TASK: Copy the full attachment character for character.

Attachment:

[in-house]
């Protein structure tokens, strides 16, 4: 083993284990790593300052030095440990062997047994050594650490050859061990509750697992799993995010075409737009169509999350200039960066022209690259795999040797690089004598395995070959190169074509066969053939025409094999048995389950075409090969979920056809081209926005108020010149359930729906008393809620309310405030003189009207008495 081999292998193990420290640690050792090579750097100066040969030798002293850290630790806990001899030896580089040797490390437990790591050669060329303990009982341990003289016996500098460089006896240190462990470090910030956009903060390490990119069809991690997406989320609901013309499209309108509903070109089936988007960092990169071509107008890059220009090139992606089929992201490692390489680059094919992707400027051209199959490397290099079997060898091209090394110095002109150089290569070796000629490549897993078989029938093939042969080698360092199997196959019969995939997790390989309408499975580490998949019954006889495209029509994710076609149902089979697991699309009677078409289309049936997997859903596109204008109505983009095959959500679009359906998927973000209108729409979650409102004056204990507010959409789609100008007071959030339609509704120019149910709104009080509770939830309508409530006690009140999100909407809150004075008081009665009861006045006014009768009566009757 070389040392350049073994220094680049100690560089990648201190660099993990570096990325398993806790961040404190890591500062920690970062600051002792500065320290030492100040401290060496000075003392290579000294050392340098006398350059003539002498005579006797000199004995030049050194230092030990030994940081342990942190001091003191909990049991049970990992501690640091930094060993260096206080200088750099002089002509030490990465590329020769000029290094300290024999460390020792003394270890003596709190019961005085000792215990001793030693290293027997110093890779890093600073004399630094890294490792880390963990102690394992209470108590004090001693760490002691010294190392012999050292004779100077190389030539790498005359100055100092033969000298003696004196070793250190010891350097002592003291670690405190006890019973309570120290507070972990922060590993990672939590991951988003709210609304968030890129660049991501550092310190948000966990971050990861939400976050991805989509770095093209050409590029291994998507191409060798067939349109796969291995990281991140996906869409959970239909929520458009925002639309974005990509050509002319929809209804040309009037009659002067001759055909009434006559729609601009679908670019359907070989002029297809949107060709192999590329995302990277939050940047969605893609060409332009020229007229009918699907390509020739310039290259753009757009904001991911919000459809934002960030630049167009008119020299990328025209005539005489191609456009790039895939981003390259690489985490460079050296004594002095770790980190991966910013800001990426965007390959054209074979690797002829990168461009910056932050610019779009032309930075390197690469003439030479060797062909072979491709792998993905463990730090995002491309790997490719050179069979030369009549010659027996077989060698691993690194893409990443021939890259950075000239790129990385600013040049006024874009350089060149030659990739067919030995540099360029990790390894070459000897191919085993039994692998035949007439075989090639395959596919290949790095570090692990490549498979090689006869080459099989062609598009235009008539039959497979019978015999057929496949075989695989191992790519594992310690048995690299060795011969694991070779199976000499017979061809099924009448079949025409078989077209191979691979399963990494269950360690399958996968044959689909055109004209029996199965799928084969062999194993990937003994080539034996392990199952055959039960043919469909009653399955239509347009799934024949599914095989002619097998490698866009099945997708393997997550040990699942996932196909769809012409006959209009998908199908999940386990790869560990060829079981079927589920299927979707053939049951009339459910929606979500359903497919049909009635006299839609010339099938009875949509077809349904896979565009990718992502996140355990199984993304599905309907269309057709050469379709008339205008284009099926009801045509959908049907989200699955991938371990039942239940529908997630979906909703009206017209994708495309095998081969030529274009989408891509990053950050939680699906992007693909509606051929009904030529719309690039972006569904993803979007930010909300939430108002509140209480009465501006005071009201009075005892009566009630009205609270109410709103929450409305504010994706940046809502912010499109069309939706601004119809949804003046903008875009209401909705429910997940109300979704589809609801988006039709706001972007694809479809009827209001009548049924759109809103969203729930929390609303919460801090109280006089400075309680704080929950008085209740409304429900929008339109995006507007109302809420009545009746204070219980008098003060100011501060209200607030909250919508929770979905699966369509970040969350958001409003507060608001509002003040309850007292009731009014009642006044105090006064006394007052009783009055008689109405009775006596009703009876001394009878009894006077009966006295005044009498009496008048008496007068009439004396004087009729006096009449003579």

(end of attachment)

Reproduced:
[in-house]
């Protein structure tokens, strides 16, 4: 083993284990790593300052030095440990062997047994050594650490050859061990509750697992799993995010075409737009169509999350200039960066022209690259795999040797690089004598395995070959190169074509066969053939025409094999048995389950075409090969979920056809081209926005108020010149359930729906008393809620309310405030003189009207008495 081999292998193990420290640690050792090579750097100066040969030798002293850290630790806990001899030896580089040797490390437990790591050669060329303990009982341990003289016996500098460089006896240190462990470090910030956009903060390490990119069809991690997406989320609901013309499209309108509903070109089936988007960092990169071509107008890059220009090139992606089929992201490692390489680059094919992707400027051209199959490397290099079997060898091209090394110095002109150089290569070796000629490549897993078989029938093939042969080698360092199997196959019969995939997790390989309408499975580490998949019954006889495209029509994710076609149902089979697991699309009677078409289309049936997997859903596109204008109505983009095959959500679009359906998927973000209108729409979650409102004056204990507010959409789609100008007071959030339609509704120019149910709104009080509770939830309508409530006690009140999100909407809150004075008081009665009861006045006014009768009566009757 070389040392350049073994220094680049100690560089990648201190660099993990570096990325398993806790961040404190890591500062920690970062600051002792500065320290030492100040401290060496000075003392290579000294050392340098006398350059003539002498005579006797000199004995030049050194230092030990030994940081342990942190001091003191909990049991049970990992501690640091930094060993260096206080200088750099002089002509030490990465590329020769000029290094300290024999460390020792003394270890003596709190019961005085000792215990001793030693290293027997110093890779890093600073004399630094890294490792880390963990102690394992209470108590004090001693760490002691010294190392012999050292004779100077190389030539790498005359100055100092033969000298003696004196070793250190010891350097002592003291670690405190006890019973309570120290507070972990922060590993990672939590991951988003709210609304968030890129660049991501550092310190948000966990971050990861939400976050991805989509770095093209050409590029291994998507191409060798067939349109796969291995990281991140996906869409959970239909929520458009925002639309974005990509050509002319929809209804040309009037009659002067001759055909009434006559729609601009679908670019359907070989002029297809949107060709192999590329995302990277939050940047969605893609060409332009020229007229009918699907390509020739310039290259753009757009904001991911919000459809934002960030630049167009008119020299990328025209005539005489191609456009790039895939981003390259690489985490460079050296004594002095770790980190991966910013800001990426965007390959054209074979690797002829990168461009910056932050610019779009032309930075390197690469003439030479060797062909072979491709792998993905463990730090995002491309790997490719050179069979030369009549010659027996077989060698691993690194893409990443021939890259950075000239790129990385600013040049006024874009350089060149030659990739067919030995540099360029990790390894070459000897191919085993039994692998035949007439075989090639395959596919290949790095570090692990490549498979090689006869080459099989062609598009235009008539039959497979019978015999057929496949075989695989191992790519594992310690048995690299060795011969694991070779199976000499017979061809099924009448079949025409078989077209191979691979399963990494269950360690399958996968044959689909055109004209029996199965799928084969062999194993990937003994080539034996392990199952055959039960043919469909009653399955239509347009799934024949599914095989002619097998490698866009099945997708393997997550040990699942996932196909769809012409006959209009998908199908999940386990790869560990060829079981079927589920299927979707053939049951009339459910929606979500359903497919049909009635006299839609010339099938009875949509077809349904896979565009990718992502996140355990199984993304599905309907269309057709050469379709008339205008284009099926009801045509959908049907989200699955991938371990039942239940529908997630979906909703009206017209994708495309095998081969030529274009989408891509990053950050939680699906992007693909509606051929009904030529719309690039972006569904993803979007930010909300939430108002509140209480009465501006005071009201009075005892009566009630009205609270109410709103929450409305504010994706940046809502912010499109069309939706601004119809949804003046903008875009209401909705429910997940109300979704589809609801988006039709706001972007694809479809009827209001009548049924759109809103969203729930929390609303919460801090109280006089400075309680704080929950008085209740409304429900929008339109995006507007109302809420009545009746204070219980008098003060100011501060209200607030909250919508929770979905699966369509970040969350958001409003507060608001509002003040309850007292009731009014009642006044105090006064006394007052009783009055008689109405009775006596009703009876001394009878009894006077009966006295005044009498009496008048008496007068009439004396004087009729006096009449003579």